It's no secret that Warren Buffett has an affinity for owning bank stocks. As far as the largest of banks are concerned, a couple years ago Buffett indicated that he had a personal sake in JPMorgan (NYSE:JPM). For his Berkshire Hathaway (NYSE:BRK.A) (NYSE:BRK.B) conglomerate, Buffett owns billions in Bank of America (NYSE:BAC) warrants.
If you were to search the latest company filing Berkshire has stakes in smaller banks like Bank of New York Mellon (NYSE:BK) and M&T Bank (NYSE:MTB), to go along with other financial firms like American Express (NYSE:AXP), MasterCard (NYSE:MA), Visa (NYSE:V) and Goldman Sachs (NYSE:GS). The industry seems to fit his model well and Berkshire hasn't been shy about owning large chunks of these types of companies.
Of course we haven't yet talked about perhaps Buffett's two "favorite" bank holdings: Wells Fargo (NYSE:WFC) and U.S. Bancorp (NYSE:USB). Excluding the Bank of America warrants, these are the two largest bank holdings within Berkshire Hathaway's publicly traded portfolio. As of the last filing, Berkshire owned nearly 480 million shares of Wells Fargo (worth $23 billion or so) and 85 million shares of U.S. Bancorp (worth $3.4 billion or thereabouts).
What's interesting to me is that despite the much higher share prices in the last few years, both of these securities could still be "low bar" investment opportunities. Let's work through an illustration to get a better idea of what I mean.
Here's a look at some basic information that you might see from a financial website:
Incidentally, with this information in hand you can also figure out the payout ratio. You simply multiply the P/E ratio by the yield and can see that Wells Fargo is paying out roughly 36% of its earnings in the form of dividends, while U.S. Bancorp is paying out about 33% of its profits as cash payments.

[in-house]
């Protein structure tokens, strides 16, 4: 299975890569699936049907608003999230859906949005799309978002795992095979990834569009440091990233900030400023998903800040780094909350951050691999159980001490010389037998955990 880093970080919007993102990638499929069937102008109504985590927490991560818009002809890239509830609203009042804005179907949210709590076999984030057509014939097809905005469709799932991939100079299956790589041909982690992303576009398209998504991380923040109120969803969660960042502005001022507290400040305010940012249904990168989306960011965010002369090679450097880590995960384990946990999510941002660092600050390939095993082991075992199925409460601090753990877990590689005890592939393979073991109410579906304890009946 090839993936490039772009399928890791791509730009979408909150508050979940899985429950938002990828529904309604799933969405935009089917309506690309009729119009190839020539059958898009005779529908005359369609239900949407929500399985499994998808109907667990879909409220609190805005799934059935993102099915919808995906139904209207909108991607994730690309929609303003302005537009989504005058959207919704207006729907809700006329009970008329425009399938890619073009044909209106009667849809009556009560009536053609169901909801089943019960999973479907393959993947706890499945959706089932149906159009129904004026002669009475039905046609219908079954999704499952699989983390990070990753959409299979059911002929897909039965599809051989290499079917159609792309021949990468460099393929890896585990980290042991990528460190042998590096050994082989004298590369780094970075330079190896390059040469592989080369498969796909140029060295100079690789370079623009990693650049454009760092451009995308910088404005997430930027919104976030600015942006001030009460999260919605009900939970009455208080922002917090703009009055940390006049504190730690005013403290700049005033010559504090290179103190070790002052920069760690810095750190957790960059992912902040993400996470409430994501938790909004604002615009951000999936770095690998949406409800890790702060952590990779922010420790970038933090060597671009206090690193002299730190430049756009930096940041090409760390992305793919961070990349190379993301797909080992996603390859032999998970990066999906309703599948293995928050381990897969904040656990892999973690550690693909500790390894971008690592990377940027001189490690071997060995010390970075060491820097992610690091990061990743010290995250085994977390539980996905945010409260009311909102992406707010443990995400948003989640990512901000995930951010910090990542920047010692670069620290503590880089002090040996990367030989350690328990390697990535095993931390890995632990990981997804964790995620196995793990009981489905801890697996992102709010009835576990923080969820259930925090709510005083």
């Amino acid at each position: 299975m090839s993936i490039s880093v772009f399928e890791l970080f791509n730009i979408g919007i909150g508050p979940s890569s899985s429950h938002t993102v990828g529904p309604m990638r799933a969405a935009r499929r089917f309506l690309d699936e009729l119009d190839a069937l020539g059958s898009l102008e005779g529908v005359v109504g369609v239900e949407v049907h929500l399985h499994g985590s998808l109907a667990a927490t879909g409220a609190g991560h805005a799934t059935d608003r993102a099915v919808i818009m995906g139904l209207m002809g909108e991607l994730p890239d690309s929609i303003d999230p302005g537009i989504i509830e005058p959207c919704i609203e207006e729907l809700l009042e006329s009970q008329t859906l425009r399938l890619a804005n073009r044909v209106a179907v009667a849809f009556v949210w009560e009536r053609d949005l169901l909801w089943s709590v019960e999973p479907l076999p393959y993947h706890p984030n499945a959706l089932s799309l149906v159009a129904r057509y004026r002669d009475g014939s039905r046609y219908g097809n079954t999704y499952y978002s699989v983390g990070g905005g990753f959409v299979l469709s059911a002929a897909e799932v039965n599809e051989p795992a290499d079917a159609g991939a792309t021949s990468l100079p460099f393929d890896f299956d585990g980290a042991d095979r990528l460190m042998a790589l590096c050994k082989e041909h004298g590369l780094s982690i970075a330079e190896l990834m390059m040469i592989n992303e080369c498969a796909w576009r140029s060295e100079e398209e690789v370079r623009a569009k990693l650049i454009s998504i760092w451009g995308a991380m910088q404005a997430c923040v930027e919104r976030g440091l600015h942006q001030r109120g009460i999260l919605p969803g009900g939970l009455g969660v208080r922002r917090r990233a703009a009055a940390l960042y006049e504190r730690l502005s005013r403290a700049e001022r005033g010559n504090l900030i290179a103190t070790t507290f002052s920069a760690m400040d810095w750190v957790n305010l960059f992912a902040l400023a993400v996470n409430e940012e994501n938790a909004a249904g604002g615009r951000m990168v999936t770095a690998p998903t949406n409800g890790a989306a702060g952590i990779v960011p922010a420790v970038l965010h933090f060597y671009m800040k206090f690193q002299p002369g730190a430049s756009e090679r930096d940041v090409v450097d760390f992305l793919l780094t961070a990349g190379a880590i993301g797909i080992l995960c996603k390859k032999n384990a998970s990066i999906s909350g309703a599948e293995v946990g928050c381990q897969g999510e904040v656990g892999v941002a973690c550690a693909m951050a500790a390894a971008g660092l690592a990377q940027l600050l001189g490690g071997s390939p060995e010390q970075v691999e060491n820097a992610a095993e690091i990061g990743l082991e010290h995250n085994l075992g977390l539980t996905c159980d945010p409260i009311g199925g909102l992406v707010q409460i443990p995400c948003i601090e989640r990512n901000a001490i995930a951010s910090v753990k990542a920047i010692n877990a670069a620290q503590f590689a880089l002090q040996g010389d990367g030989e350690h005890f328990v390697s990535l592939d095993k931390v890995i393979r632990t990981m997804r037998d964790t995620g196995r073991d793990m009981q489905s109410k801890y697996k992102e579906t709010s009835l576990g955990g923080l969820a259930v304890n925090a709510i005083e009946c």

To give you some context, over the past decade shares of Wells Fargo have traded with an average earnings multiple (excluding the recession) of about 12, an average dividend yield of ~2.5%, and a payout ratio of roughly 34%. So today's valuation and dividend yield is slightly lower and its payout ratio is slightly higher (although to be sure this was artificially low coming out of the recession).
During that same time (and excluding the recession), shares of U.S. Bancorp have traded with an average earnings multiple of about 13 and a dividend yield of 2.7%. The average payout ratio was about 37% during this time. Although keep in mind that the payout was much higher prior to the recession and much lower thereafter.
So in comparison to each securities' past, today's valuation is more or less on par with the historical average. Now let's see if we can develop a potential "base case" for each investment moving forward. Obviously the future is unknown, but you have to come up with an expectation. Here's what that could look like over the next five years: